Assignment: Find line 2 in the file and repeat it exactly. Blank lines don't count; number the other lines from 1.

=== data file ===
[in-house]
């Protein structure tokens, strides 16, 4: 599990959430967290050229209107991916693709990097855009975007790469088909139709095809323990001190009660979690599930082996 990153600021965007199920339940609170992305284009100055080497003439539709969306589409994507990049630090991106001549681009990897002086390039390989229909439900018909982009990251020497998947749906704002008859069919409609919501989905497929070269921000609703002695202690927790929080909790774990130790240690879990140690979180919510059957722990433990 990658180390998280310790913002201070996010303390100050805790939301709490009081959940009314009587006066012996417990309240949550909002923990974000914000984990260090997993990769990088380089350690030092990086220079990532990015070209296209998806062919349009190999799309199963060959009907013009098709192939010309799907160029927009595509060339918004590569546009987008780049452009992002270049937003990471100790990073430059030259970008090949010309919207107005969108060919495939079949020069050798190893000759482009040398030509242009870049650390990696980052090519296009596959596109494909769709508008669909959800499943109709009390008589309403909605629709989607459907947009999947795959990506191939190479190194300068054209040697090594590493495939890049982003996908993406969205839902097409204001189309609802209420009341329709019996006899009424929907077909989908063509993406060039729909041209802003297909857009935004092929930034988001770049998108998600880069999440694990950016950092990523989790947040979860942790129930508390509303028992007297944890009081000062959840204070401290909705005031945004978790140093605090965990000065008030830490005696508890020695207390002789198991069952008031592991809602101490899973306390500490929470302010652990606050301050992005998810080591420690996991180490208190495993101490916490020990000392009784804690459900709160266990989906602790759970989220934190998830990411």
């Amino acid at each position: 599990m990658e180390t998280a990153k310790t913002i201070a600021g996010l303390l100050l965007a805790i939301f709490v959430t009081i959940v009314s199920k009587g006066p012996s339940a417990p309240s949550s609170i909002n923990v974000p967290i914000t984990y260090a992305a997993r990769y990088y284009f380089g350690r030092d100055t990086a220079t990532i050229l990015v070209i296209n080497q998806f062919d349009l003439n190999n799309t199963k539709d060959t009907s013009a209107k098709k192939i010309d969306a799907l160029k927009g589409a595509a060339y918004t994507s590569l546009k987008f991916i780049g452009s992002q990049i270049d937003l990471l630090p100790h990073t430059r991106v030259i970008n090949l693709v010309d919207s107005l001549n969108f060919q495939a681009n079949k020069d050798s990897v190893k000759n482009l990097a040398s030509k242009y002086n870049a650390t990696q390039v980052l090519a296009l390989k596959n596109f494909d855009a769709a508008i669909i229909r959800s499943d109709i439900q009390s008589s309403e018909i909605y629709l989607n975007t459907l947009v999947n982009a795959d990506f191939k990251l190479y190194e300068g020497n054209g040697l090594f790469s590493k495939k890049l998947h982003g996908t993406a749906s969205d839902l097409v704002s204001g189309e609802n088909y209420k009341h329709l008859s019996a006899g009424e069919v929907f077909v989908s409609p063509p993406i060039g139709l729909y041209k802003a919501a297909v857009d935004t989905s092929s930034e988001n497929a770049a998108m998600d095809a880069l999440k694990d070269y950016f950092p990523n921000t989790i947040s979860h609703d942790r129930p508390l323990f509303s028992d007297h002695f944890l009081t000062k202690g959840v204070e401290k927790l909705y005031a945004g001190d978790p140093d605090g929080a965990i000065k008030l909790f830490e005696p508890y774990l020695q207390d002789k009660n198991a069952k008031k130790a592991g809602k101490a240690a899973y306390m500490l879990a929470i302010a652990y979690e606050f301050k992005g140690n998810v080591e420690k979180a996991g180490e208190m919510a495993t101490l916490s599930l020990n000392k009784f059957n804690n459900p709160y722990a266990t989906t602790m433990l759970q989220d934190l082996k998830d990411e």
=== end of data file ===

């Protein structure tokens, strides 16, 4: 599990959430967290050229209107991916693709990097855009975007790469088909139709095809323990001190009660979690599930082996 990153600021965007199920339940609170992305284009100055080497003439539709969306589409994507990049630090991106001549681009990897002086390039390989229909439900018909982009990251020497998947749906704002008859069919409609919501989905497929070269921000609703002695202690927790929080909790774990130790240690879990140690979180919510059957722990433990 990658180390998280310790913002201070996010303390100050805790939301709490009081959940009314009587006066012996417990309240949550909002923990974000914000984990260090997993990769990088380089350690030092990086220079990532990015070209296209998806062919349009190999799309199963060959009907013009098709192939010309799907160029927009595509060339918004590569546009987008780049452009992002270049937003990471100790990073430059030259970008090949010309919207107005969108060919495939079949020069050798190893000759482009040398030509242009870049650390990696980052090519296009596959596109494909769709508008669909959800499943109709009390008589309403909605629709989607459907947009999947795959990506191939190479190194300068054209040697090594590493495939890049982003996908993406969205839902097409204001189309609802209420009341329709019996006899009424929907077909989908063509993406060039729909041209802003297909857009935004092929930034988001770049998108998600880069999440694990950016950092990523989790947040979860942790129930508390509303028992007297944890009081000062959840204070401290909705005031945004978790140093605090965990000065008030830490005696508890020695207390002789198991069952008031592991809602101490899973306390500490929470302010652990606050301050992005998810080591420690996991180490208190495993101490916490020990000392009784804690459900709160266990989906602790759970989220934190998830990411």